Figure 3. Histopathologic section of the nevus shown in Figure 1 and Figure 2. According to the histopathologic report, the “sections show a dysplastic compound nevus with moderate cytoarchitectural atypia.” [Copyright: ©2012 Sivyer.]
The patient was reviewed with her mother three months later. She ceased the injections of Melanotan 2 but still attended a solarium for at least 10 minutes every two weeks. On clinical examination, the patient’s skin color was much paler and the moles had lightened in color (Figure 4A-D). Dermatoscopy of moles on her lower back and left neck were compared at the time of Melanotan 2 injection cessation (initial presentation of the patient) and then three months later (Figure 5). At the end of Melanotan use and sun tanning, the network of the moles appeared dark and thick with central black clumps. There was no evidence of streaming, pseudopods or blue- white structures. At three months, following cessation of Melanotan, the network had lightened considerably. Centrally there were black dots.
Figure 4. Baseline (A, B) and corresponding follow-up images (C, D) after three months. On clinical examination, the patient’s skin color was much paler and the moles had lightened in color. [Copyright: ©2012 Sivyer.]
Figure 5. Dermatoscopy at baseline (A) and after three-month follow-up (B). The network had lightened considerably. [Copyright: ©2012 Sivyer.]
The patient fulfils the criteria for familial atypical multiple mole melanoma syndrome. The criteria for FAMMM syndrome, as defined by the US National Institute of Health Consensus Conference on the diagnosis and treatment of early melanoma, are:
- The occurrence of melanoma in one or more first-degree or second-degree relatives.
- The presence of numerous (often greater than 50) melanocytic nevi, some of which are clinically atypical.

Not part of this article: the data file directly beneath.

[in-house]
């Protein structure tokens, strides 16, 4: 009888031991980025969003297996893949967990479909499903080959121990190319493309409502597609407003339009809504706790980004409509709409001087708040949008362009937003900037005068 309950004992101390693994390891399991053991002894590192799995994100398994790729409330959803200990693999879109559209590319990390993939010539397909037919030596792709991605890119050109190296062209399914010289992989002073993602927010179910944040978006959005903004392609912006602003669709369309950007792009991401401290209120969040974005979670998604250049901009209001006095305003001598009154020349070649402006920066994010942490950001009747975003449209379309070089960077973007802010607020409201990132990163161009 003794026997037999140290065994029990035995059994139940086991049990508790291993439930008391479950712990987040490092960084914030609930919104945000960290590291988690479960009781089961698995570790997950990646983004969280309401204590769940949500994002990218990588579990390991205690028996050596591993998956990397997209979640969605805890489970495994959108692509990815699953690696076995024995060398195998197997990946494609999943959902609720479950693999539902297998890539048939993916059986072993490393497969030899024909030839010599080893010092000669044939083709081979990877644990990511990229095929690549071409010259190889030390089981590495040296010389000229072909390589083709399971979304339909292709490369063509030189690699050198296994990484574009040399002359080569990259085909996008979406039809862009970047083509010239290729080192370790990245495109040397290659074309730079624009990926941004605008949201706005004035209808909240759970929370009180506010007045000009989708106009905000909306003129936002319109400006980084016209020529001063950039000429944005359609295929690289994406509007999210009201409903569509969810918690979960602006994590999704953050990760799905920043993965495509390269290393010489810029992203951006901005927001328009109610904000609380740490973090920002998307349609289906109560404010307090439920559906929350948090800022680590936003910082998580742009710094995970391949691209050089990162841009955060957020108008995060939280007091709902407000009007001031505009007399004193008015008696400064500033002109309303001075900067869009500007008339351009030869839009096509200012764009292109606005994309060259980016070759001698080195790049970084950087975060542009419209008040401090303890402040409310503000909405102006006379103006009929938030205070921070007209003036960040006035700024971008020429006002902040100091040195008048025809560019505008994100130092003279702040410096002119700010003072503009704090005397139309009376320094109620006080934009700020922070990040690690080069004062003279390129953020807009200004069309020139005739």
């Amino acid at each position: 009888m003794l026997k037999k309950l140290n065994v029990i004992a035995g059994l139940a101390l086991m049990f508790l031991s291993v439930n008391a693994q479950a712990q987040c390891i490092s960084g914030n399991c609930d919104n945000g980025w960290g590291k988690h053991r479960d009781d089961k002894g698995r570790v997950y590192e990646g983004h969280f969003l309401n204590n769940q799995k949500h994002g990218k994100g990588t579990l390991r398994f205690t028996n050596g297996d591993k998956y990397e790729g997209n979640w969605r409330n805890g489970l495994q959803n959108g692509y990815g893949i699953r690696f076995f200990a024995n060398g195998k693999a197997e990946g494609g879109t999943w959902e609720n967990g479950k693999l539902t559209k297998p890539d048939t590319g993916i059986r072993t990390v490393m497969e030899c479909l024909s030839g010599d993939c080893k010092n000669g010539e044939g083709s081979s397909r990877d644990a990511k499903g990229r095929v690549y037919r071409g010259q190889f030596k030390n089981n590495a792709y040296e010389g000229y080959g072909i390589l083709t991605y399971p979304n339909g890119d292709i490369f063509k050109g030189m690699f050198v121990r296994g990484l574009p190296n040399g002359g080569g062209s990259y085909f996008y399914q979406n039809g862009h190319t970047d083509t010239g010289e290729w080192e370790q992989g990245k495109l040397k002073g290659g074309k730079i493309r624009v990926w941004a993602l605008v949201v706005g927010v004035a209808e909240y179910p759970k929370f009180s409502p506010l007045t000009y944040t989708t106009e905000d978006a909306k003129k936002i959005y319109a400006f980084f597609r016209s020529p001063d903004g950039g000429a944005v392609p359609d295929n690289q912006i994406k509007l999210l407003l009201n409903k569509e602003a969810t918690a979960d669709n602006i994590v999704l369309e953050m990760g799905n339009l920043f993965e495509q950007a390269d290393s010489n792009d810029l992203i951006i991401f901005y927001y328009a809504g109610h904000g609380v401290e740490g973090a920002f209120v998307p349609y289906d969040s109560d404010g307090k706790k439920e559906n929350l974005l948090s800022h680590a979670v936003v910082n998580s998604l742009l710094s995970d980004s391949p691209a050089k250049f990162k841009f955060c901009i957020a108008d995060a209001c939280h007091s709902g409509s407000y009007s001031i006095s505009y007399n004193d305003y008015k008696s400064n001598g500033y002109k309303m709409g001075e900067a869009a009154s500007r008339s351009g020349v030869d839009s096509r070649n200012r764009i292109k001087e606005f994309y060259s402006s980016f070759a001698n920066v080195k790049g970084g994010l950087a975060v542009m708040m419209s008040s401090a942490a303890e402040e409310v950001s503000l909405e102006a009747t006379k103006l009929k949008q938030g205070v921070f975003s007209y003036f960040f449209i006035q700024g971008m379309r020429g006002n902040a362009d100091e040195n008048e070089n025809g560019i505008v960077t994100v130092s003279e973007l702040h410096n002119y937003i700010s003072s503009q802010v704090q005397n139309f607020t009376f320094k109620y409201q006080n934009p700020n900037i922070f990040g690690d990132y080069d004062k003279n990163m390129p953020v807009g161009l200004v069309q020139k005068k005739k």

- Many of the associated nevi show certain histological features. (Note: Some clinically atypical moles have normal histology.) 
Whilst atypical moles can be inherited or sporadic  genetic analysis has suggested an autosomal dominant mode of inheritance; however, genetic studies have not shown consistent data. UV light has been proposed as an initiator and a promoter in the transformation of melanocytes into atypical melanocytes or melanoma.
A meta-analysis concluded that the use of UV tanning beds before the age of 30 years increases the risk of melanoma by 75% . UV light exposure may be required for full expression of the FAMMM syndrome. In Australia and New Zealand the prevalence of atypical moles has been reported to be 5 to 10% . In some studies of FAMMM the overall lifetime risk of melanoma has been estimated to be 100% . Atypical moles typically are large pigmented lesions usually larger than common moles and frequently measure 5 to 15 mm in diameter. The borders are usually irregular and ill defined. Macular and papular areas (“fried egg” appearance) may be present within a single lesion. Color is highly variable and ranges from tan to dark brown to pink . Several studies have shown that regular cutaneous examinations combined with color photography monitoring of the patient’s skin decreases the biopsy rate and leads to earlier diagnosis of melanoma . Changing lesions and any lesion suspicious for melanoma must be removed for histological diagnosis. Patients with atypical moles should be routinely monitored and have a complete skin examination at least every 12 months. More frequent examinations may be indicated if compounding risk factors exist .